Published: 20 January 2017
How to make your office job part of your fitness regime
With the January blues now upon us and many of us having overindulged during the festive season, there is no wonder that we can often feel a little sluggish, demotivated and in need of a quick fix to get us back on track.
Well firstly, I have to be honest, there is no such thing as a quick fix. However, there are a few quick and easy ways to incorporate some healthy activities into your working day and best of all, they cost nothing and can be done on the job.
The stark reality is that UK office workers sit for about 80 per cent of the working day, which makes it difficult to stay fit and active. With busy schedules and high workloads, the idea of incorporating physical activity into your workplace routine may seem unrealistic. However, merging work tasks with movement can help you achieve it with relative ease. So, all is not lost for the millions of office workers that feel bound to their desks on a daily basis.
How to keep fit at work – it’s as easy as stand, walk and sit…
Just one hour of standing during a typical eight-hour work day can improve life expectancy by up to five per cent. Many workers have regular internal meetings and catch-ups planned on a daily and weekly basis, so why not try doing them standing up? Similarly, if you’re leading a meeting or have a role in a presentation then try to stand up for your section if you can. Not only will this give you increased gravitas when delivering your key messages but it can also focus the mind and keep you active at the same time.
For those of you who spend a large amount of time on your phone, invest in some headphones and use your mobile phone how it is meant to be used - while on the move. Plug your headphones in and stand at your desk or walk while having one of your regular calls. Not only will this get you standing, but it’ll increase your mobility; allowing you to, visit different areas of the office and chat with new people on your travels too.
For many office workers, a reliance on desktop computers could see them sitting at a desk for over eight hours a day with little to no exercise at all. However, it is possible to introduce more walking during the working day. For example, you could try introducing a walking meeting to help boost creative thinking and activity levels without deviating from workplace priorities. Instead of meeting in an office, the boardroom or a coffee shop, walking meetings are an active alternative to catching up with colleagues and clients with the aim of increasing heartrates and productivity.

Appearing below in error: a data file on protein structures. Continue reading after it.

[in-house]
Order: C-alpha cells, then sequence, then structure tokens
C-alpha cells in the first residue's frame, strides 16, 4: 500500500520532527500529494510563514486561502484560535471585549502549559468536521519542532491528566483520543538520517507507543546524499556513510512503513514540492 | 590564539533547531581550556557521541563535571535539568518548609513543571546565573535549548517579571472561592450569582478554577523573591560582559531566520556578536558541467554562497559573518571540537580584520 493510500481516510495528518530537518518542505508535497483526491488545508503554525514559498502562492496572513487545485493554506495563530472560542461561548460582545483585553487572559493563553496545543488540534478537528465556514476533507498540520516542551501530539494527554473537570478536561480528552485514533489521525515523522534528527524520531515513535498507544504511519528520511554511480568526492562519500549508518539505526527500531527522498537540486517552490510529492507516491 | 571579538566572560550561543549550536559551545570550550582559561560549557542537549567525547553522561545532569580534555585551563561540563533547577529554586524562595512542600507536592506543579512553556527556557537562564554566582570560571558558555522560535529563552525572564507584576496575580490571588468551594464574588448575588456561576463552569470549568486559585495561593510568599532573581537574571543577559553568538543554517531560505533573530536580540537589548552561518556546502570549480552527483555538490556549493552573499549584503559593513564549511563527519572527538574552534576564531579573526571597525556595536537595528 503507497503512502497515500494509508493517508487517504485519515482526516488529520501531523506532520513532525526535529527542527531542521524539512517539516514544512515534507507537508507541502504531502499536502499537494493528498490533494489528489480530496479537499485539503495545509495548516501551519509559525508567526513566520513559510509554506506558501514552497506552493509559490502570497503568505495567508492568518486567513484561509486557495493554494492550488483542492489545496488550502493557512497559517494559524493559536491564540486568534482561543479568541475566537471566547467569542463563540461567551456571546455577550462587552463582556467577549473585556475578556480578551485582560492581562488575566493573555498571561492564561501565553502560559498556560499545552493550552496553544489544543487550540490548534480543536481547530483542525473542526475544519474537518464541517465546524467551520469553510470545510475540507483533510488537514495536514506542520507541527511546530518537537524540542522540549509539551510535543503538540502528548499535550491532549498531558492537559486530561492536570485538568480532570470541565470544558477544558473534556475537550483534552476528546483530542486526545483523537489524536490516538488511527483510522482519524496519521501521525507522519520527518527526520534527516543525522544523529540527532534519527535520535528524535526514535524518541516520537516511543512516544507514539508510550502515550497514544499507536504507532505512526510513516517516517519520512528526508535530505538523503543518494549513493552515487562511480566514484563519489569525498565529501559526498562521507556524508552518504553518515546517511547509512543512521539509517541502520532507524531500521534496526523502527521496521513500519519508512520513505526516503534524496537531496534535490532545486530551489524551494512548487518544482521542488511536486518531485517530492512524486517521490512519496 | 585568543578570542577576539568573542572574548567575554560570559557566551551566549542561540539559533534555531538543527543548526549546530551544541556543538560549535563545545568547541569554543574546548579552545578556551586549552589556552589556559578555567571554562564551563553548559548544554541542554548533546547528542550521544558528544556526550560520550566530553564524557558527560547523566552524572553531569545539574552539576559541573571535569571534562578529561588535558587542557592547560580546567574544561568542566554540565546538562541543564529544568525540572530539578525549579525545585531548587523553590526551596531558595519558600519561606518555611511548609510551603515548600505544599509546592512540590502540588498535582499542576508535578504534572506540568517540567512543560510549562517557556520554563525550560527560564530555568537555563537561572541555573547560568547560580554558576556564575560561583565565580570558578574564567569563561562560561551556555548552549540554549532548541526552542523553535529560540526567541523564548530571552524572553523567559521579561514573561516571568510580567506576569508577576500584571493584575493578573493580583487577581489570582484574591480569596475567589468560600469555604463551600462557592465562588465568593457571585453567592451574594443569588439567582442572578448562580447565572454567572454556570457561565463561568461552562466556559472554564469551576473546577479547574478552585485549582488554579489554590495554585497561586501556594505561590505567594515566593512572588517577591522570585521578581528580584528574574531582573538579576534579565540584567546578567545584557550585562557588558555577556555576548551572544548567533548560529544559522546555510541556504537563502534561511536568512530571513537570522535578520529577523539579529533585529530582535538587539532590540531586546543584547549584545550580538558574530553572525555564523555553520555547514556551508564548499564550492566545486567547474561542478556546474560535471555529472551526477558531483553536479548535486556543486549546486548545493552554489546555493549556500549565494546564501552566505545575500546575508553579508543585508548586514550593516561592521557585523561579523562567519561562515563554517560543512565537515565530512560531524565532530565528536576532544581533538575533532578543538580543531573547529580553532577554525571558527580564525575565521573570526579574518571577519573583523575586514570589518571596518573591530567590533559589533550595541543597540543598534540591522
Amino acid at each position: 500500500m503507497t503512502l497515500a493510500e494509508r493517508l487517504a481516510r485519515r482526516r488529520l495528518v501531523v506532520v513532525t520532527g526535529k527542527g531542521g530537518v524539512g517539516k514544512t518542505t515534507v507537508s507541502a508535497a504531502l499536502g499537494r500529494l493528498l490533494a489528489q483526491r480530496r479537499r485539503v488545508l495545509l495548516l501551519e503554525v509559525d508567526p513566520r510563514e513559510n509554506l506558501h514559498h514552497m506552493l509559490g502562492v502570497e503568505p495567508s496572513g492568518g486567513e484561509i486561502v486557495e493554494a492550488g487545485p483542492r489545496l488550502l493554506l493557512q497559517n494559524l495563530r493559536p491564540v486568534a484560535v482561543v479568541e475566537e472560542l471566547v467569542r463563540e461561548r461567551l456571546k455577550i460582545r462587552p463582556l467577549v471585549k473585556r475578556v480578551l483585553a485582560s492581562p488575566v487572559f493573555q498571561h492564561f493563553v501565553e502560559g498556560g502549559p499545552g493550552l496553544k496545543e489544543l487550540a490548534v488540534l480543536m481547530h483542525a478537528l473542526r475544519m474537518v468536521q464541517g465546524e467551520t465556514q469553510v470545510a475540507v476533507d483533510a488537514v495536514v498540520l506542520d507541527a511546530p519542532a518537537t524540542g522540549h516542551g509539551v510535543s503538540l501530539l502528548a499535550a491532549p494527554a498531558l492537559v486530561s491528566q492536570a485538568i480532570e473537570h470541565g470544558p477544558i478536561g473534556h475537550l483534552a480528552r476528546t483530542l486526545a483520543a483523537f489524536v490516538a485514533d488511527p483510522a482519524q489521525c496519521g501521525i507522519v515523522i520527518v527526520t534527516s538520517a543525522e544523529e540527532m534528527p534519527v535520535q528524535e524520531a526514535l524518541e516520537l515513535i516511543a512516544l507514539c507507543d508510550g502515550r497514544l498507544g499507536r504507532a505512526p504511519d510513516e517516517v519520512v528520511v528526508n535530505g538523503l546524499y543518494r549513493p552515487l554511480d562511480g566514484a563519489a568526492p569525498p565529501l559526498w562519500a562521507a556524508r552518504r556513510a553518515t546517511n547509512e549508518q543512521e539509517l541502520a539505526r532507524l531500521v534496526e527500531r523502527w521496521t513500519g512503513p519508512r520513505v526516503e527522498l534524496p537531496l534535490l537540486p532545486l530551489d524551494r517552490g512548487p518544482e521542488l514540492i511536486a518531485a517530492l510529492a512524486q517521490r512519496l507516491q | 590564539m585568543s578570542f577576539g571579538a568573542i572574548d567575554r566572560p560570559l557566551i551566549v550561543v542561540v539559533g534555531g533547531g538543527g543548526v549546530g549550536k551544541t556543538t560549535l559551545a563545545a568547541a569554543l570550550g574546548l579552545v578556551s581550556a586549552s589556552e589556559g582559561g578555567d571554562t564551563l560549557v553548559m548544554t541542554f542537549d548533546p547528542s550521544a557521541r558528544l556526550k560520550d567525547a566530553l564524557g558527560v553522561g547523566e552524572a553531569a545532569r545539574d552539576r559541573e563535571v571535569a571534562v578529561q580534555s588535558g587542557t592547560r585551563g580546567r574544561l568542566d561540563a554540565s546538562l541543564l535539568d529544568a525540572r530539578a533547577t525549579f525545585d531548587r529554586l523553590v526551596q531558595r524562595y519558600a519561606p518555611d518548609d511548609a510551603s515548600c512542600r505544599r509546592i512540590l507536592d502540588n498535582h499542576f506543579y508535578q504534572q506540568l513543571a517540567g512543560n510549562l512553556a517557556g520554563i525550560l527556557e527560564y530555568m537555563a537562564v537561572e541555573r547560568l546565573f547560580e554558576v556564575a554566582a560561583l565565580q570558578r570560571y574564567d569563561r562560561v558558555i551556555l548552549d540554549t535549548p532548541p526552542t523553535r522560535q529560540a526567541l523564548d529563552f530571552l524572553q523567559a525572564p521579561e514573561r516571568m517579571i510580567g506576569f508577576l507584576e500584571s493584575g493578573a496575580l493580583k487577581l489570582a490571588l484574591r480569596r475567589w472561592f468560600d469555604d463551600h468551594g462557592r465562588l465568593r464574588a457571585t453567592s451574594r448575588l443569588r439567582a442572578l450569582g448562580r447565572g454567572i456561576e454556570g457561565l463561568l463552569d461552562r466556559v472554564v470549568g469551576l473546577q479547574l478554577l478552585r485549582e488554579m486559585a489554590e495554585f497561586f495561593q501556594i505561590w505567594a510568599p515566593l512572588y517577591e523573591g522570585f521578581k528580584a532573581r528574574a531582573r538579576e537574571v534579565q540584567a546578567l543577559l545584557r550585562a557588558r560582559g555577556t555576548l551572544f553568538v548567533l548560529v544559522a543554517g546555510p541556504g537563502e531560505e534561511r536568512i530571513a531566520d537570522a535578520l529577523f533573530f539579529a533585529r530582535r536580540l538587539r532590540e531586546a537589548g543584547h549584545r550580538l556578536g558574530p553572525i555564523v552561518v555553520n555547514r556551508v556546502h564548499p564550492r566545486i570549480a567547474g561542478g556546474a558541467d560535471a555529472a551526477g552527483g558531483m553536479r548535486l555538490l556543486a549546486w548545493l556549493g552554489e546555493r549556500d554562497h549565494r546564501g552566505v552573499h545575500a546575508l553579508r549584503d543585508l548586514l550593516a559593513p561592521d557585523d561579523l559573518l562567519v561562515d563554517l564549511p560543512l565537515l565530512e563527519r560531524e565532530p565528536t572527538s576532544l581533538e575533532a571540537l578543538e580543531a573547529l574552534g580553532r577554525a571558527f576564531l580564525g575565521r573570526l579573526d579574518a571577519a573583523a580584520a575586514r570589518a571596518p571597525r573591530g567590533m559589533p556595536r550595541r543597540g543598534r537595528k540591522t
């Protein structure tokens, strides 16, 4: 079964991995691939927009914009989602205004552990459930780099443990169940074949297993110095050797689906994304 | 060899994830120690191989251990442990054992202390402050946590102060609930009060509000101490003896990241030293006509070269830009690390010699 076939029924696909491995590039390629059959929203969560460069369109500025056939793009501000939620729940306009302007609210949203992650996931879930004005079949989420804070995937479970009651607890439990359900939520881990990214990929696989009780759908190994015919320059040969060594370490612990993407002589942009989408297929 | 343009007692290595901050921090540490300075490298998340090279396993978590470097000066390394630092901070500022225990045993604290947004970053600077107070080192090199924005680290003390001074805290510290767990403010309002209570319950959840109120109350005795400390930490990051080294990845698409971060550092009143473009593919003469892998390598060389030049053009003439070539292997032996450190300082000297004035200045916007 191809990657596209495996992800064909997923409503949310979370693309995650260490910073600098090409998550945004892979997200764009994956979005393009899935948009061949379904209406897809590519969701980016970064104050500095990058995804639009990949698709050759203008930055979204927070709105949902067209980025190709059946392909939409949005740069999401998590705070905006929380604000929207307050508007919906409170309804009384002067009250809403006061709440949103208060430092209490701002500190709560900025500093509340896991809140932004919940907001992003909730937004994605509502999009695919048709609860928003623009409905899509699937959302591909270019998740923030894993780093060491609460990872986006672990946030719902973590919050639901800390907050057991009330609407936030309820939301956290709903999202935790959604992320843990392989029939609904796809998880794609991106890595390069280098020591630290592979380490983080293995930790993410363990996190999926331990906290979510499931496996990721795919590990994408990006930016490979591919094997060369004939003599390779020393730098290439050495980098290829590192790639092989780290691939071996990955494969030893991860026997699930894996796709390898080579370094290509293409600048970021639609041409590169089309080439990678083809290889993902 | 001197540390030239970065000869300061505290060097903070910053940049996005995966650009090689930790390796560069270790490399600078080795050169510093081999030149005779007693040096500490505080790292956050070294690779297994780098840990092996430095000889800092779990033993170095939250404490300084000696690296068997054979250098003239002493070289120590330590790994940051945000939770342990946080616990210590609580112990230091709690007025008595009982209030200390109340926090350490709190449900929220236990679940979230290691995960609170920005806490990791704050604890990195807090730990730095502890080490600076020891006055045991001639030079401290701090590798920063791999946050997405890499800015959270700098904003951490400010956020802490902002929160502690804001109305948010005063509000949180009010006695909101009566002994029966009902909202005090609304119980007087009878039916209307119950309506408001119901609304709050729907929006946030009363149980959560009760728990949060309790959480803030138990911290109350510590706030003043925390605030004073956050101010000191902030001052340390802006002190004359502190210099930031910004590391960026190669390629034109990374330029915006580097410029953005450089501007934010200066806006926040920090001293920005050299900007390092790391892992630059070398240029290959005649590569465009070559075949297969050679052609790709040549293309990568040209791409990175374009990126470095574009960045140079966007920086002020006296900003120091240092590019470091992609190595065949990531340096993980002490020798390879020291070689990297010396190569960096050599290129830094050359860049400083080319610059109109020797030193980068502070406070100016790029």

The average walker takes around 4,000 steps in a 30 minute walk and taking such exercise can also provide a welcome opportunity for employees to remove themselves from the distractions and interruptions of their office environment; allowing them to focus solely on the task at hand. Just make sure you plan your route in advance!
Let’s keep things realistic though – having a ten-person walking meeting in a busy city centre wouldn’t be ideal, but a one-to-one or three-person set up is more likely to produce worthwhile results.
‘Deskercise’ is the latest trend to hit offices and we’ve produced our own series of exercises which can be done whilst you’re sitting at your desk or right next to it. To view the whole series visit here. From getting your posture right and toning your muscles, to tapping your toes, stepping on the spot and shoulder shrugging - there are many ways to keep active even in the confines of your office.
The key is to do as much as you can, as often as you can and stay as active as you can.
A business’ workforce is its most valuable asset, and a healthy mindset can help to drive productivity and promote employee wellbeing. It is no secret that physical and mental health is intrinsically linked and therefore it is vital that employers lead by example. Encouraging workplace activity will not only keep your workforce motivated, creative, spirited and healthy, it will build team cohesion, a culture of inclusion, boost productivity and maintain a fit and active group.
It’s not easy making wellbeing initiatives part of the company culture but by introducing small changes, employees will start to see the benefits to both their mind and body.
It really can be as easy as Stand, Walk and Sit.